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Mad Music: Charles Ives, the Nostalgic Rebel by Stephen Budiansky (review)

Mad Music: Charles Ives, the Nostalgic Rebel by Stephen Budiansky (review) booK reVIeWS Mad Music: Charles Ives, the Nostalgic Rebel. by Stephen budiansky. lebanon, NH: Foreedge, 2014. ISbN 978-1-61168-399-8. Cloth. Pp. 306. $40.00. Stephen budiansky's Mad Music is an enlightening new biography of Charles Ives that proves relevant for both the serious scholar and nonspecialist reader. Since the appearance of Henry and Sidney Cowell's 1955 biography of the composer, Ives's story has undergone much revision at the hands of musicologists and historians. Perhaps the single most vexing point of discussion has been the nature of Ives's "serious illness" of 1918, which most scholars argue forced him to cease composing new works by the early 1920s. most of Ives's early biographers, including Frank rossiter, have accepted the explanation Ives himself typically offered when questioned about the change in his productivity: that he had suffered a heart attack.1 In his 1992 biography, Stuart Feder, a psychoanalyst who had access to Ives's medical records, questioned the heart attack hypothesis and argued that Ives's decline in compositional output was instead the result of a prolonged period of mourning over the death of his father some twenty-four years earlier.2 Gayle Sherwood magee argued against Feder's hypothesis in a contentious 2001 colloquium in the Journal http://www.deepdyve.com/assets/images/DeepDyve-Logo-lg.png American Music University of Illinois Press

Mad Music: Charles Ives, the Nostalgic Rebel by Stephen Budiansky (review)

American Music , Volume 34 (3) – Nov 9, 2016

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Publisher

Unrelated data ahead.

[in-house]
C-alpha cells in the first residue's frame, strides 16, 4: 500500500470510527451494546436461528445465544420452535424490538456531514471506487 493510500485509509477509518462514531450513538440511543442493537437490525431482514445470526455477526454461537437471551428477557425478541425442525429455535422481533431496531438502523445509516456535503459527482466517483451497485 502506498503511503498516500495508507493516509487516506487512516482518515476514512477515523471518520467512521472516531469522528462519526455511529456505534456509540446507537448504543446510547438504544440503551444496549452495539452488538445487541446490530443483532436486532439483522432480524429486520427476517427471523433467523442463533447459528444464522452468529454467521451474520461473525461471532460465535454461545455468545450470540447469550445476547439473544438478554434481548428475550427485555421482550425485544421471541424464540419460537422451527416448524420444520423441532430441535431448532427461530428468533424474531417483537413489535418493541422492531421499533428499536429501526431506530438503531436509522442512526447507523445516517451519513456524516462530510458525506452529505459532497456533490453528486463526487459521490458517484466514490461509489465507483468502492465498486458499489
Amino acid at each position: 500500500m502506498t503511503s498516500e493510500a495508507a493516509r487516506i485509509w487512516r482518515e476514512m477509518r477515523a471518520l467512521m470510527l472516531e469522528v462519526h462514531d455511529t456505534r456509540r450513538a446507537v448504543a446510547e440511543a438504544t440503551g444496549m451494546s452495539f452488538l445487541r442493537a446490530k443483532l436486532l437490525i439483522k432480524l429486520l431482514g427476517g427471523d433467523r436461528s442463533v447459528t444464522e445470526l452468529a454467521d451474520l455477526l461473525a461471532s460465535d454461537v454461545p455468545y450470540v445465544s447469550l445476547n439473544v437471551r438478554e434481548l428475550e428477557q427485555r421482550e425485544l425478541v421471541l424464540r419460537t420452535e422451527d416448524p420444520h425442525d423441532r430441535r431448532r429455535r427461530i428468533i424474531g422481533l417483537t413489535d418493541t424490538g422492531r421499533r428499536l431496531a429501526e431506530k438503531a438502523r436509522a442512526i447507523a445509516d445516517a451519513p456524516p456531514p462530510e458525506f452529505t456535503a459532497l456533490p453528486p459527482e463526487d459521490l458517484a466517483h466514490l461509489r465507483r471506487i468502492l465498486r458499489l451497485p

University of Illinois Press
Copyright
Copyright © University of Illinois Press
ISSN
1945-2349
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Abstract

booK reVIeWS Mad Music: Charles Ives, the Nostalgic Rebel. by Stephen budiansky. lebanon, NH: Foreedge, 2014. ISbN 978-1-61168-399-8. Cloth. Pp. 306. $40.00. Stephen budiansky's Mad Music is an enlightening new biography of Charles Ives that proves relevant for both the serious scholar and nonspecialist reader. Since the appearance of Henry and Sidney Cowell's 1955 biography of the composer, Ives's story has undergone much revision at the hands of musicologists and historians. Perhaps the single most vexing point of discussion has been the nature of Ives's "serious illness" of 1918, which most scholars argue forced him to cease composing new works by the early 1920s. most of Ives's early biographers, including Frank rossiter, have accepted the explanation Ives himself typically offered when questioned about the change in his productivity: that he had suffered a heart attack.1 In his 1992 biography, Stuart Feder, a psychoanalyst who had access to Ives's medical records, questioned the heart attack hypothesis and argued that Ives's decline in compositional output was instead the result of a prolonged period of mourning over the death of his father some twenty-four years earlier.2 Gayle Sherwood magee argued against Feder's hypothesis in a contentious 2001 colloquium in the Journal

Journal

American MusicUniversity of Illinois Press

Published: Nov 9, 2016

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